Through evolution, humans have benefited tremendously from the memory of fear to avoid life-threatening situations. Yet, in the cases of victims of sexual violence, accident witnesses, and war veterans, terrifying experiences can cause an overstimulation of stress hormones, strengthening consolidation of the conditioned fear response. In some cases, this can result in post-traumatic stress disorder (PTSD), which currently affects around 8 per cent of the population in Canada and the U.S..
In an effort to improve the condition of those who suffer from PTSD, Alain Brunet, a professor in psychiatry at McGill, and many leading researchers in the field, have been investigating the use of the drug propranolol for treating and preventing PTSD.
According to the National Institute for Mental Health, PTSD is characterized by three categories of symptoms: re-experiencing (flashbacks, bad dreams, and frightening thoughts), avoidance (emotional, mental, and physical), and hyperarousal (insomnia, angry bursts, and tenseness).
Treatments for PTSD include psychological therapies, such as cognitive behavioural therapy and pharmacological intervention; however, many patients (around 40 to 50 per cent) do not respond to these standard treatments, urging novel treatment methods to be explored. Research over the past decade has identified propranolol as a promising drug to attenuate the emotional responses associated with memories of traumatic experiences.
Research over the past decade has identified propranolol as a promising drug to attenuate the emotional responses associated with memories of traumatic experiences.
Propranolol, a beta-adrenergic blocker that is commonly used to treat hypertension and anxiety disorder, utilizes its intrinsic property to block the binding of the hormones epinephrine and norepinephrine to the receptors in the brain. While there are many theories of how the drug works in the scientific literature, the precise mechanism of propranolol is not fully understood.
Both animal and clinical studies have shown that those administered with controlled doses of propranolol exhibit consistent decrease in emotional response to fearful memory recall. Brunet says, “As clinical psychologists, [we] ask whether the drug works, and we leave the how does it work question to the animal psychologists.” Recently, propranolol has been found to block a number of protein activities at the molecular level that ultimately prevent memory reconsolidation.
A common misconception of this drug is its non-selectivity for memory control; many question whether it suppresses more than just the targeted memories. In order to dispel such myths, Brunet’s lab designed a double blind study to assess the drug’s effect on patients’ factual and emotional memories. They dispensed propranolol to people with PTSD or a placebo once per week for six weeks, and discovered that individuals who were given propranolol retained their ability to describe the traumatic events taking place, but had little emotional reaction compared to those who were given placebo. In other words, their factual memories were not directly affected by the treatment. Furthermore, Brunet reported no other side effect of the drug from his patients. On the other hand, while the drug has no adverse effect on memory, further investigation needs to be done on its selectivity on emotion, including, but not limited to, reactions to traumatic events.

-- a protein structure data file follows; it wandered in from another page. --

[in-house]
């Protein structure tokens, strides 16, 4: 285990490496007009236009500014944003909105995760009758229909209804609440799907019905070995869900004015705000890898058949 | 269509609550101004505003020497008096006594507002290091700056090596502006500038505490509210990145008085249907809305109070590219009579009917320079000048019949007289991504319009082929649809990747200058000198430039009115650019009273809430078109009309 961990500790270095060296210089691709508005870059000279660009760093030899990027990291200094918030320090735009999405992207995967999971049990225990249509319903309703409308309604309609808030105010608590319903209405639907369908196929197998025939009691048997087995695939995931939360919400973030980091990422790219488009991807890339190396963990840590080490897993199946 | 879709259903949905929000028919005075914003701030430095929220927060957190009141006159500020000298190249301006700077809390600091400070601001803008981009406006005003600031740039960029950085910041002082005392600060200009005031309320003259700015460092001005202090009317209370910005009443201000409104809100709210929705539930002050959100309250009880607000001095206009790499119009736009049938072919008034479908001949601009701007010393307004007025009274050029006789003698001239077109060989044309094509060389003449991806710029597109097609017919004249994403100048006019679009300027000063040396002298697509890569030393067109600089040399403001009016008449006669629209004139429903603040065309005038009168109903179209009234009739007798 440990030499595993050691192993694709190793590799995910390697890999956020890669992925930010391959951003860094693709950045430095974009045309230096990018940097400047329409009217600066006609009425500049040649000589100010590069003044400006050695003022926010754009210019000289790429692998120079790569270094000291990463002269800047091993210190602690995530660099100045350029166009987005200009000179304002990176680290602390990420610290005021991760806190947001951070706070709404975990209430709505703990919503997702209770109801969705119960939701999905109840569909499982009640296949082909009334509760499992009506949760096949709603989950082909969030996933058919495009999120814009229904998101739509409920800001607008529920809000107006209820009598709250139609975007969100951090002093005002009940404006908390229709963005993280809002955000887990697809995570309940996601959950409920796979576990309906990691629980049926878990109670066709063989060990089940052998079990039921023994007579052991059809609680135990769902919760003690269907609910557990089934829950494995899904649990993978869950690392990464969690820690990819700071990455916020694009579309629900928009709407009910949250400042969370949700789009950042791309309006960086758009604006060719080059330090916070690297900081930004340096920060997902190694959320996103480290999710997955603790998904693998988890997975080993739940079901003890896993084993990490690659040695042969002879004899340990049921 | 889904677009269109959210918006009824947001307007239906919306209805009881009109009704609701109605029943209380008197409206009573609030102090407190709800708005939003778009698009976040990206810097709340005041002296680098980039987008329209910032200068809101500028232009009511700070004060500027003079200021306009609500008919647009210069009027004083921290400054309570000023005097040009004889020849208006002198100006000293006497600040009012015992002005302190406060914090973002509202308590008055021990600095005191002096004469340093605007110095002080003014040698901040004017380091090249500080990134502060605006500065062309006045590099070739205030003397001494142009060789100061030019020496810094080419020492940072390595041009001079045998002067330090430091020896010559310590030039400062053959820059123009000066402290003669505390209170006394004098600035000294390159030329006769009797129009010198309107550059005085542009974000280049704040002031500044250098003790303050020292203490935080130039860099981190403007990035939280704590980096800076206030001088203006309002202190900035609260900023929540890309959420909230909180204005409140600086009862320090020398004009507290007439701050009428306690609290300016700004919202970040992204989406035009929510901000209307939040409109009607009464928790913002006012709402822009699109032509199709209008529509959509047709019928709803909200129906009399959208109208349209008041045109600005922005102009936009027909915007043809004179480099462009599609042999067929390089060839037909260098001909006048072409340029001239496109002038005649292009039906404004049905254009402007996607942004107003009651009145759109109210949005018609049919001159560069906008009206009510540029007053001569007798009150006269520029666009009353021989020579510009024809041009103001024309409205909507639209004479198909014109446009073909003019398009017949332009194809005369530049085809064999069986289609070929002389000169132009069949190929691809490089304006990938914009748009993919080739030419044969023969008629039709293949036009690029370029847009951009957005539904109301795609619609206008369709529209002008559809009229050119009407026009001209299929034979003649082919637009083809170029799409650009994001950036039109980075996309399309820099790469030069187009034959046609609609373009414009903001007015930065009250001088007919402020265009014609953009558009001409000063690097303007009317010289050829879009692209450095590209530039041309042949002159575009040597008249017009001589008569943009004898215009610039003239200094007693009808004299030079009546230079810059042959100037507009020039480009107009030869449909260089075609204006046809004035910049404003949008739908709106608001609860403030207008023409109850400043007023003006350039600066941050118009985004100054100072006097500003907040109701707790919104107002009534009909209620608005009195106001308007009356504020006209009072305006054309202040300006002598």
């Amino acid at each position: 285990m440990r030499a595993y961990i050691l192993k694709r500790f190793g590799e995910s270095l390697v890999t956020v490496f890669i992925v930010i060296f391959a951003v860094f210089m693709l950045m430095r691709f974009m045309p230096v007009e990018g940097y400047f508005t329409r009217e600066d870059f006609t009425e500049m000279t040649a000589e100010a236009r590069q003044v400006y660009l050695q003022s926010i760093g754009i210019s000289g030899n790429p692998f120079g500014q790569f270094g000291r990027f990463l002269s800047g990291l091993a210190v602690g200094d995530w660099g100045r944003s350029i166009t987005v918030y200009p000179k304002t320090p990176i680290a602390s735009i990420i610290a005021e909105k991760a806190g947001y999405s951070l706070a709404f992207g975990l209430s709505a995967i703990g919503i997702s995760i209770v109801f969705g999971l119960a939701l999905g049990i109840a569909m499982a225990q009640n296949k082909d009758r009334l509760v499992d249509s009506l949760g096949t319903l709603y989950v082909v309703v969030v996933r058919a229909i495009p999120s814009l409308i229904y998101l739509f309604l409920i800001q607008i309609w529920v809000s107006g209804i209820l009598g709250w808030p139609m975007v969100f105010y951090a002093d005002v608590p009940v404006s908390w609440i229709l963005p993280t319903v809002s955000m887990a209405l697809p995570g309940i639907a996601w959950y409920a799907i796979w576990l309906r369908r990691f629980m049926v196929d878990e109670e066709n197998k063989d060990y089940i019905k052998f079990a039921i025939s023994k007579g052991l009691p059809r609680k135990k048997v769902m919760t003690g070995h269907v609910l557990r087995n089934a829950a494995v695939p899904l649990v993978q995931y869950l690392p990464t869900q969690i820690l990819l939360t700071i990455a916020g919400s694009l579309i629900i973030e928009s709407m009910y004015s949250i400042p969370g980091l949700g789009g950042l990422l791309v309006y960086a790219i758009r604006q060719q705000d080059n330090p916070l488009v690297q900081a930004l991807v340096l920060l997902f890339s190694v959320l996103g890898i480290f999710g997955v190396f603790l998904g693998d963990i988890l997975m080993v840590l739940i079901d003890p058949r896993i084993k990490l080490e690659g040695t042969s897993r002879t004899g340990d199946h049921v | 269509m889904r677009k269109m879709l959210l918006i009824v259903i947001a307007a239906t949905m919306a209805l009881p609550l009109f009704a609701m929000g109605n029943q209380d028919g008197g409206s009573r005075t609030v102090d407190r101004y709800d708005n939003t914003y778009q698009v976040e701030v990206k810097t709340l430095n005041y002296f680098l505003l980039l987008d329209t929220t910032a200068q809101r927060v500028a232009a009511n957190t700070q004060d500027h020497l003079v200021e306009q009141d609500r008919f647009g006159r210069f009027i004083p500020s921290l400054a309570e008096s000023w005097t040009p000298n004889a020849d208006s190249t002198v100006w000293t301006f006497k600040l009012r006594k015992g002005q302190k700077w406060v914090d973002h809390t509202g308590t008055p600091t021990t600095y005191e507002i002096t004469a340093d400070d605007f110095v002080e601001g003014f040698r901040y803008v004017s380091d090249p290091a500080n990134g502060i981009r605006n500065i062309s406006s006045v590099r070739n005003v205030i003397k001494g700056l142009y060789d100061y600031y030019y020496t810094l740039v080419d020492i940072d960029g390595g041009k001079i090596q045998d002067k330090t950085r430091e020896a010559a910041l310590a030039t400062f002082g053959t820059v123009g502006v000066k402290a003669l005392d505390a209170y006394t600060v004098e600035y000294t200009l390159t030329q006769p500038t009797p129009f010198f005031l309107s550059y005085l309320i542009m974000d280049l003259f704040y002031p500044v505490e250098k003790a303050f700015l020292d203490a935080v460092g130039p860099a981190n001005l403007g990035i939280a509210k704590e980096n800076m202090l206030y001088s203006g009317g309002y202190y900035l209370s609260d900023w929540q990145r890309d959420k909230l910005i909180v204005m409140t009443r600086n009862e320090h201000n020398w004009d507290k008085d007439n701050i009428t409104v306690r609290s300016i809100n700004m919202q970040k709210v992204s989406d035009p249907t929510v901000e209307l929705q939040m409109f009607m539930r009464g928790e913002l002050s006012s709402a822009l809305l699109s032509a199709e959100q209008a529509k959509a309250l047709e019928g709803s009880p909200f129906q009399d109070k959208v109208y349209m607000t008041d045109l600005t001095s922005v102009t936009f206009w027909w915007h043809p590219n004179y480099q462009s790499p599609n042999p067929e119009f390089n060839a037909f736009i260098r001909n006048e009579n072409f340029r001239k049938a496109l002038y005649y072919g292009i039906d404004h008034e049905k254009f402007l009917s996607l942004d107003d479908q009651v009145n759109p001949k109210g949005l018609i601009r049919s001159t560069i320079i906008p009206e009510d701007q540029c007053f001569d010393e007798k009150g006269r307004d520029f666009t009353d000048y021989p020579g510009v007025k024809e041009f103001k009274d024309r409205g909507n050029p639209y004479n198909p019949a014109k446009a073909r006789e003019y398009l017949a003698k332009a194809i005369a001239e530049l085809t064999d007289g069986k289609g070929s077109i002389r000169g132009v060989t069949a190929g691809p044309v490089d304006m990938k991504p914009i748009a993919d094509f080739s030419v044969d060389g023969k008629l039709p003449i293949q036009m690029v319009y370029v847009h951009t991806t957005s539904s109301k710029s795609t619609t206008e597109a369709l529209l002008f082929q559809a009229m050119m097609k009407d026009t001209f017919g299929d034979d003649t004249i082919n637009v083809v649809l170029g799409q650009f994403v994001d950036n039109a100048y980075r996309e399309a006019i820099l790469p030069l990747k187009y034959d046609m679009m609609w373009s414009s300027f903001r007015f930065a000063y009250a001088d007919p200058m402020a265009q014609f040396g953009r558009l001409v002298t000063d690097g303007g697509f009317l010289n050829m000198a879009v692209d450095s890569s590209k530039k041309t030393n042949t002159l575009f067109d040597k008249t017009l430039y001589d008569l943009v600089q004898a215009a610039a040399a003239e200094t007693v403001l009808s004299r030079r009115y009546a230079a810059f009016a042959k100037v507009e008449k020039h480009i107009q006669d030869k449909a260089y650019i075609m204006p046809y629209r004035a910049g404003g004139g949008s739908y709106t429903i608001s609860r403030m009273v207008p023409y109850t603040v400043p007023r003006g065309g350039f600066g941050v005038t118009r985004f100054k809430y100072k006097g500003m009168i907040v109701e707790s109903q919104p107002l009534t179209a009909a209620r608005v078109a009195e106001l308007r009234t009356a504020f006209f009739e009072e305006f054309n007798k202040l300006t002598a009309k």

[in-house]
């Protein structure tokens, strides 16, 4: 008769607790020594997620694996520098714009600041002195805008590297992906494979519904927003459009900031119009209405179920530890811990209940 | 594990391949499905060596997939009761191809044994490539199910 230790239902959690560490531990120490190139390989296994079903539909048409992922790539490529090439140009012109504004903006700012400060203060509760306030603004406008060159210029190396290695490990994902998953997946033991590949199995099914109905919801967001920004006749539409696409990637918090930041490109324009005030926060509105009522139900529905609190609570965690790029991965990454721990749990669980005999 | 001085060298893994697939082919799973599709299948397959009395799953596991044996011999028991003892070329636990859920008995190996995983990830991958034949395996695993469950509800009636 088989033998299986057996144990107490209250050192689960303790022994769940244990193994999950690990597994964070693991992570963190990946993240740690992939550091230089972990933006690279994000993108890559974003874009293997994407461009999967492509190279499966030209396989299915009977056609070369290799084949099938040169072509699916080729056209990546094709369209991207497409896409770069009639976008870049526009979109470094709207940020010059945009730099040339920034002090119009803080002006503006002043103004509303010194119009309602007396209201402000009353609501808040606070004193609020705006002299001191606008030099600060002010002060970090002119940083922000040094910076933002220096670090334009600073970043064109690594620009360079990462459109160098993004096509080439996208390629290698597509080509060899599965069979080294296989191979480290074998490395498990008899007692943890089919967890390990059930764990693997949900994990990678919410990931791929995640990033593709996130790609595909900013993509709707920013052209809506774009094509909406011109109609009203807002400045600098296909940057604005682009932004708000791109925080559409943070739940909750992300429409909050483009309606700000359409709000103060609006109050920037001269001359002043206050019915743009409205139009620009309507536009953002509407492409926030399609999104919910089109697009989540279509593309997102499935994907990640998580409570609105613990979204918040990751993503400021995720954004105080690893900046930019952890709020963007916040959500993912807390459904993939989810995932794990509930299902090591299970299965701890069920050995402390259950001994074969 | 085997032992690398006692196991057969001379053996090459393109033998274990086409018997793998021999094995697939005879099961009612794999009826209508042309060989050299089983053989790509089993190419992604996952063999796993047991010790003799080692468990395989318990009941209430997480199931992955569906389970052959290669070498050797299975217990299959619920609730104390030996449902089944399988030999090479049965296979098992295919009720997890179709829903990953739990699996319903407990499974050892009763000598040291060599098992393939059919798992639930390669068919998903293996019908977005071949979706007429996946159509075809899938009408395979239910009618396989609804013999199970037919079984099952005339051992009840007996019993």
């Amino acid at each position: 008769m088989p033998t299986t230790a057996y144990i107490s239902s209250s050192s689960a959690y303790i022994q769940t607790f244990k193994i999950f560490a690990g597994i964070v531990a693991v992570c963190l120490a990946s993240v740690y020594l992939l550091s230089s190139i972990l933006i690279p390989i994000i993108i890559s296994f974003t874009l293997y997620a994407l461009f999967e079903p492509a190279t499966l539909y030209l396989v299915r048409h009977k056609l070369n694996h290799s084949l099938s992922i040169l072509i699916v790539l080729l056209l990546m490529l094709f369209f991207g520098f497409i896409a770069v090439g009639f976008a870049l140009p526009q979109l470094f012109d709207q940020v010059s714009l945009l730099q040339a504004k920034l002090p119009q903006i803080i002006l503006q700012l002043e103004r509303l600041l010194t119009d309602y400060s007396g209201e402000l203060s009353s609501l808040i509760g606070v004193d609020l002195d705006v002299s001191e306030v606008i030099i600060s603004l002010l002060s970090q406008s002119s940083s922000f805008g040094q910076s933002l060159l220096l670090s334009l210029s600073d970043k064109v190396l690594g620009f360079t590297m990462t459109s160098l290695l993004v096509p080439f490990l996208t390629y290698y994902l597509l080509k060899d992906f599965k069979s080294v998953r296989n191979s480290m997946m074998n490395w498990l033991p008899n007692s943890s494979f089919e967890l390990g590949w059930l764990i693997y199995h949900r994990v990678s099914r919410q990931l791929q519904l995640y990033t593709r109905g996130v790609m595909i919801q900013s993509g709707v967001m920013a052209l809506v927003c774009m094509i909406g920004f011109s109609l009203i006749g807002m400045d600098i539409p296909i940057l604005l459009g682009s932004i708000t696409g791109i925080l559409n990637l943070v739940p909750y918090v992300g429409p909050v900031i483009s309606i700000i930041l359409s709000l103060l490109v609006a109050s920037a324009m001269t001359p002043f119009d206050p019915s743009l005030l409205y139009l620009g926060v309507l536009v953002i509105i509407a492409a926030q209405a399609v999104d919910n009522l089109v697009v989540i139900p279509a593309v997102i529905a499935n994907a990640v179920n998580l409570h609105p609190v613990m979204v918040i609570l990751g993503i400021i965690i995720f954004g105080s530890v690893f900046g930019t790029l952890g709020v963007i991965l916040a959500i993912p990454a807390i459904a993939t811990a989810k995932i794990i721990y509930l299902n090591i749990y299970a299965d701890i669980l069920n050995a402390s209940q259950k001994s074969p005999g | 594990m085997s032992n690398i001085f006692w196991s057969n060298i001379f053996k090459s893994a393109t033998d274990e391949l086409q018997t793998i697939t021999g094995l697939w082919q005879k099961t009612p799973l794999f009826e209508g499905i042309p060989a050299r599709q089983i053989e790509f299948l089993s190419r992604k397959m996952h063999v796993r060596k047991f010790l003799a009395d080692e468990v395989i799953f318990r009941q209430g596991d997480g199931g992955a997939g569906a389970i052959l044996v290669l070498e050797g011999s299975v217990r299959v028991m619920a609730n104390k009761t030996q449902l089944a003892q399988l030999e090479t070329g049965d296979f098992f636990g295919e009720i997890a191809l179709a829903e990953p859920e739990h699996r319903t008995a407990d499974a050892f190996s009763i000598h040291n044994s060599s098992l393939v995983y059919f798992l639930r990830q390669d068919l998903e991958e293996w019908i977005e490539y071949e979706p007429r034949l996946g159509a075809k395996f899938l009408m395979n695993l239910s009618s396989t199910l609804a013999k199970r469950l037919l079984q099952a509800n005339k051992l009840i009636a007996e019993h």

A common misconception of this drug is its non-selectivity for memory control; many question whether it suppresses more than just the targeted memories.
The emotion-suppressing effect of the drug may be fitting to the treatment of PTSD, but there are legal implications. As addressed in a paper published in the Journal of Law, Medicine & Ethics, the authors raise the concern that in cases of sexual assault, victims may lose validity in their testimonies due to their relative indifference to their experiences and thus be less convincing when presented as evidence in legal trials. Brunet defends these implications by comparing propranolol to other existing psychiatric treatments, including those that do not involve direct chemicals interventions in the patient’s brain, such as cognitive therapy.
Brunet explains that any treatment for PTSD is aimed at removing the patients’ burden of having the pathological reactions to past traumatic events, in order to restore patients to their mental and behavioural state prior to the trauma. Consequently, the medical objective of treatments does not preclude legal proceedings – as the objective facts are still present, one should not require patients to suffer just to fulfill certain emotional expectations in court.
The medical potential of propranolol extends beyond PTSD, and is presently being studied by many institutions other than McGill. For example, a research group at the University of Cambridge is investigating propranolol’s effectiveness in treating drug addiction. Though it is important to stay informed on one’s drug subscription, it is also important to distinguish myths from facts. It seems ironic that while Prozac abuse is so common in society, newer drugs like propranolol – arguably with greater medical value, and fewer side effects – are irrationally feared and thus overlooked.
The medical institution advances on scientific fact, not fear and lack of understanding. Brunet does not deny potential risks and concerns of propranolol – as mentioned, its effects are yet to be clarified, and there are certainly concerns about its abuse – but one does not stop at just any doubt. On the contrary, current debates on the drug are precisely why institutions exist: to discover truths, to dispel myths, and ultimately, to better lives. As is the case with all medication, only by understanding the exact nature of the drug can society tailor the production, distribution, and control procedures to balance the risks and benefits of propranolol.